Managing my ‘warehouse’ in a shoebox is easy, but if I had larger products and THOUSANDS of them, it would be a nightmare!

Blog posted on: May 21, 2007

17 comments on “Inventory Control Tattoo Experiment

  1. Anonymous


    Just a quick search engine optimization tip:
    Most people in my part of the country call it ‘barb wire’ or even ‘bob wire’ instead of “barbed wire.”

    Steve B.

  2. StevenKoszis

    total cost of a single shipped tattoo just went up last week. $0.41 for a stamp now.

    Unless you had some Forever Stamps hoarded away from the last time rates were raised…

    Still at $0.63 total, that’s not too bad.

    But how do you label your envelopes? Hand writing? Labels? Inkjet? Laser? Do you have the postal carrier pick these up, or do you drop them off yourself??

    Might be more hidden costs in there!

  3. saving advice

    How do people pay and what cost is there with that? Or do you pass the charges for paypal or credit card fees onto the customer – the transaction costs from the bank is what made me get out of selling low priced items. You also need to take into account the time involved…is that $1 worth it if it takes 15 minutes (addressing the envelope, trip to the post office, etc)

  4. Anonymous

    *flushes toilet*

    great site going here. its more exciting because you are from texas :)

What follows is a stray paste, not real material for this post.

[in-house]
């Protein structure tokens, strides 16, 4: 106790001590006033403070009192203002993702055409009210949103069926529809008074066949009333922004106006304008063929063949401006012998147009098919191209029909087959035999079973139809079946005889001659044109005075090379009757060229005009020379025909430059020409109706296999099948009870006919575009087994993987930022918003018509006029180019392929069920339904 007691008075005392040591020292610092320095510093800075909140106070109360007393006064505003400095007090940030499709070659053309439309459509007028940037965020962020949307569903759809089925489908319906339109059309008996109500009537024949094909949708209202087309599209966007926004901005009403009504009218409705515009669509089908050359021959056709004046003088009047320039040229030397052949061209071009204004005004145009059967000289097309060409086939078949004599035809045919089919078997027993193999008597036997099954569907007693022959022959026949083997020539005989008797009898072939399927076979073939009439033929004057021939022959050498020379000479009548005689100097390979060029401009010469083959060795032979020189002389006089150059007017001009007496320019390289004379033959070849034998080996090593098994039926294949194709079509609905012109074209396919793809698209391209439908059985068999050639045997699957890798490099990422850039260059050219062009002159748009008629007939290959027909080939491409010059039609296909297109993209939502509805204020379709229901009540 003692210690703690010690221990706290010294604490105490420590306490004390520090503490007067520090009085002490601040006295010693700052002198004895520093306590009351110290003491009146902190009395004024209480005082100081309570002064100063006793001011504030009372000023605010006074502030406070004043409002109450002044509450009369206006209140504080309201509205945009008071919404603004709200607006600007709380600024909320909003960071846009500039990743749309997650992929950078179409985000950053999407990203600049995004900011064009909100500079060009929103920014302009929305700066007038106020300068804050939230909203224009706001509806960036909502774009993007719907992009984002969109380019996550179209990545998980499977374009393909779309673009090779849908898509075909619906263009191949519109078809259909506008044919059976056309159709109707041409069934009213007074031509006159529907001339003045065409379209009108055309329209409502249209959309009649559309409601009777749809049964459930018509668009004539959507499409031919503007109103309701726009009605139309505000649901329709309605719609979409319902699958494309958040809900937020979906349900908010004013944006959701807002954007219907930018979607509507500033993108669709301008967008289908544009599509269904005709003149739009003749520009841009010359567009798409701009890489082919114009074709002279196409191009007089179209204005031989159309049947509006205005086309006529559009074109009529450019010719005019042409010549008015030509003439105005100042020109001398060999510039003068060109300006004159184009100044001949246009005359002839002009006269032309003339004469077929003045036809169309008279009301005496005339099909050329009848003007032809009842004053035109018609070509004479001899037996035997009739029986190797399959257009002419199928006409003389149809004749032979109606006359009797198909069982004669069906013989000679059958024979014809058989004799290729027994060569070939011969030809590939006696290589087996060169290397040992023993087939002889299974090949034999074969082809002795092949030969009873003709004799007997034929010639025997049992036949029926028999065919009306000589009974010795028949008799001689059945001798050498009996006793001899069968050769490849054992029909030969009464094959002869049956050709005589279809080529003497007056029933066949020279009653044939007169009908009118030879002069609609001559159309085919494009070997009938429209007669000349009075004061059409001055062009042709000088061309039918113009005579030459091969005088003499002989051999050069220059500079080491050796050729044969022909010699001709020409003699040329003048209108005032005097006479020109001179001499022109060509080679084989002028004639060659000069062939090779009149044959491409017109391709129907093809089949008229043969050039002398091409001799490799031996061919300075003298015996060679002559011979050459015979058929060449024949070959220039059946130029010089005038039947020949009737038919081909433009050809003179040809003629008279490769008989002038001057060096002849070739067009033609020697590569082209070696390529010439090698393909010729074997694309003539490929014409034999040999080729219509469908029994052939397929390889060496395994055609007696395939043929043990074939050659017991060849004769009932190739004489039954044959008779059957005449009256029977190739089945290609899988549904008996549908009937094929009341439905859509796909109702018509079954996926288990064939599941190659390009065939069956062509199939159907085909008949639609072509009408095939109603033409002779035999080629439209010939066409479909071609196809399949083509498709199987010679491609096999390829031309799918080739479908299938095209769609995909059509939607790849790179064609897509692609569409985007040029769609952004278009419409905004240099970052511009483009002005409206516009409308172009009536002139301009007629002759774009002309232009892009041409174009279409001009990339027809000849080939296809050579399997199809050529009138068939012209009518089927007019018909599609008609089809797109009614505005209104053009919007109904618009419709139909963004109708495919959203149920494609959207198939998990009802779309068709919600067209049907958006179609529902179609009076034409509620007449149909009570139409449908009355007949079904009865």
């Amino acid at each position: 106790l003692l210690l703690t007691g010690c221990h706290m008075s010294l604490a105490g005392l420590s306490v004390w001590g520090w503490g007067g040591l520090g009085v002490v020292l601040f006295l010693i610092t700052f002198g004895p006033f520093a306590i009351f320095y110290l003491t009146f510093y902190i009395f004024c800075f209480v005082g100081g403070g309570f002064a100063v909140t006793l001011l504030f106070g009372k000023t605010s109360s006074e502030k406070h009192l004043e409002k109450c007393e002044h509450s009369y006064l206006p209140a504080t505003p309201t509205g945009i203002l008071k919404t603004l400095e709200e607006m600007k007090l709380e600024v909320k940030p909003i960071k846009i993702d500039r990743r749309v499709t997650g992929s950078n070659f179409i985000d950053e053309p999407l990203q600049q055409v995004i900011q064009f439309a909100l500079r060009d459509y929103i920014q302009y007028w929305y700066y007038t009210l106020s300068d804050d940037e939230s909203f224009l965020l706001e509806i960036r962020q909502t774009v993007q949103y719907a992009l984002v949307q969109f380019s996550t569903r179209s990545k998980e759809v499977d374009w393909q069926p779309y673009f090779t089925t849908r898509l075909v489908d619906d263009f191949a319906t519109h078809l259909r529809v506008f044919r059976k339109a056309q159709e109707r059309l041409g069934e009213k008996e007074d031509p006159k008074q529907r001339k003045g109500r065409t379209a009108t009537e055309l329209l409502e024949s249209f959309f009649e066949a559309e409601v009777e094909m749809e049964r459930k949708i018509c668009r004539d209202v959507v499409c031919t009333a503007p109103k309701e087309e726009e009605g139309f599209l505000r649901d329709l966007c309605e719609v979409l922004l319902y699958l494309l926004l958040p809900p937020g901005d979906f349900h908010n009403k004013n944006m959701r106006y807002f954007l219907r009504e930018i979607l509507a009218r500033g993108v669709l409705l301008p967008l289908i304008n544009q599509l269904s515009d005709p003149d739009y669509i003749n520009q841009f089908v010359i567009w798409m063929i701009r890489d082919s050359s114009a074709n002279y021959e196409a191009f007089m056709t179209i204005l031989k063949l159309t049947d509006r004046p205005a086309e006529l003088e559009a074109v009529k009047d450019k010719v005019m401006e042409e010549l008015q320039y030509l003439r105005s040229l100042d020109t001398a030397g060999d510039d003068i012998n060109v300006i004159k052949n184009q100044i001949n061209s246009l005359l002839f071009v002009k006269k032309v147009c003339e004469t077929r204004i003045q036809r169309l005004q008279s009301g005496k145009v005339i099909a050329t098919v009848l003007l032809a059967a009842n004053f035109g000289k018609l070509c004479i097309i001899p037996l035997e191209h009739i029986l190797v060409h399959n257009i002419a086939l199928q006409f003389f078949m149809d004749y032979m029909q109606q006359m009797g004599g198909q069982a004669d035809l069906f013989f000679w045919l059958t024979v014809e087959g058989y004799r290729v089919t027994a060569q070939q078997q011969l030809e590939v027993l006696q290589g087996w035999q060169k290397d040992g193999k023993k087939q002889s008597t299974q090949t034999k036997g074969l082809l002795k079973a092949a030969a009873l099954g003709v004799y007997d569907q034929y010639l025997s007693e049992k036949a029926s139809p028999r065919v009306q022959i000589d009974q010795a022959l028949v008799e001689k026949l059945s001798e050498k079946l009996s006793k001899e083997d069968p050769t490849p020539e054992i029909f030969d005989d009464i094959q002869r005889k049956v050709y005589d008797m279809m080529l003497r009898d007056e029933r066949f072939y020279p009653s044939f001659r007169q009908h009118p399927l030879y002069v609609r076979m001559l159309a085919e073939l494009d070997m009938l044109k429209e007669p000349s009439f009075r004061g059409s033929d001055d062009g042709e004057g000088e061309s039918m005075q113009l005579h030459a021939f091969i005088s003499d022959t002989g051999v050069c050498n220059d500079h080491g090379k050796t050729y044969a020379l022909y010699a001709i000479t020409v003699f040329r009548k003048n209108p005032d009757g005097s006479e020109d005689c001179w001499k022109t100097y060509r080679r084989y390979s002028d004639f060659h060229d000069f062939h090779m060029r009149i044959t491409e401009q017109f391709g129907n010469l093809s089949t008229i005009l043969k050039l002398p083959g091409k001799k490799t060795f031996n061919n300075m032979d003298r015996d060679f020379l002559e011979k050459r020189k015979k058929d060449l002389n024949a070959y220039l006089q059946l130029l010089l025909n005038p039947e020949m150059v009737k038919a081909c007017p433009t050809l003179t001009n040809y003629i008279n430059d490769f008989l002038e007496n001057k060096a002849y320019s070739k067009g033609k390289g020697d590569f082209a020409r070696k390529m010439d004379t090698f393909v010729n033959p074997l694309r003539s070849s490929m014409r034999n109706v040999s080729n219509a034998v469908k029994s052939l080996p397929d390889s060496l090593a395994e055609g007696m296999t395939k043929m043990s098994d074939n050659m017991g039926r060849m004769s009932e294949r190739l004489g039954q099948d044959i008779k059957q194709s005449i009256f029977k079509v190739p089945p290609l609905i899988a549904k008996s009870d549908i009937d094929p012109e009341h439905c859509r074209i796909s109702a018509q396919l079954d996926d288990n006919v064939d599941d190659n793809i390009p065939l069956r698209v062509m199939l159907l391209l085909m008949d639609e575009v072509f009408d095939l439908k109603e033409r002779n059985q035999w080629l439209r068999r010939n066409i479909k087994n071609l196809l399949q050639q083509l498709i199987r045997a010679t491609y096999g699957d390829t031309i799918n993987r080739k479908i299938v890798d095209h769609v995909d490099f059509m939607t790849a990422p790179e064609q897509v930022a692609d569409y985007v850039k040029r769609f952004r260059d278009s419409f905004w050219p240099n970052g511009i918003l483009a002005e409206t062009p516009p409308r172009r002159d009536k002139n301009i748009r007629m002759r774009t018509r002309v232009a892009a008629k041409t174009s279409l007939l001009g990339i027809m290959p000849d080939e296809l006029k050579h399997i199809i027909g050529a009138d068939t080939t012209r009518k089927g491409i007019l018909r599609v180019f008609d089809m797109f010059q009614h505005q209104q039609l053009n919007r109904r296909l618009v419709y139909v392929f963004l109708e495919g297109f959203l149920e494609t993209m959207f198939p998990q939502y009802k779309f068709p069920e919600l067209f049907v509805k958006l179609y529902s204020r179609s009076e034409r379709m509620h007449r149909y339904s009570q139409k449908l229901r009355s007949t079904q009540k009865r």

and the flushes toilet is to let you know that your work is interesting, since i spent a lot of time exploring, i wouldnt wanna just leave without saying anything so there. good luck to you future millionaire.

  5. Marshall Middle

    Seems like it should work out well. Anything you can sell and ship in a mailed envelope is usually a good deal. I wish you luck.

  6. Yang

    i think you should send out a little hand-written thank-you note with every tattoo. it takes more time to write, but it will make house of rave stand out in the customer’s mind so that they’ll keep coming back. i collect discontinued designer perfume minis, most of which i order on ebay, and one time the seller sent me an adorable thank-you-note with the perfume i bought. i’m now a steady customer.

  7. Money & Finance

    That’s one cool system you have there… Nice and easy with a great markup! more than 100% hehe…

    So are you still drop shipping? What if they buy a drop shipped product and also the tattoo… then you would have to send the tattoos separately…

  8. temporary tattoos

    No matter how you chop and gamble the inventory, still it remains as a competent being of an effective management function. This event is usually carried out to identify the needs of a business, to seize the favorable opportunities, to update any related information, and to understand the degree of supply and demand progressions.

  9. sharon

    I like the business-in-a-box idea. Even though this is basically an optimization of your existing web business rather than a devoted tattoo business you started from scratch, others can get inspired by this and start thinking along the lines of marketing micro-products.

  10. Douglass Turner

    Thanks for this Nev.

    You are rising rapidly on my list of generous-smarties. I joined your fan club via your AppSumo classes: KopywritingKourse, CourseAboutBuildingACourse, and SumoBusinessBlueprint.

    You have no idea how helpful your writing is for cutting through the constant haze of wantrapreneour bullshite we all have to wade through every friggin’ day.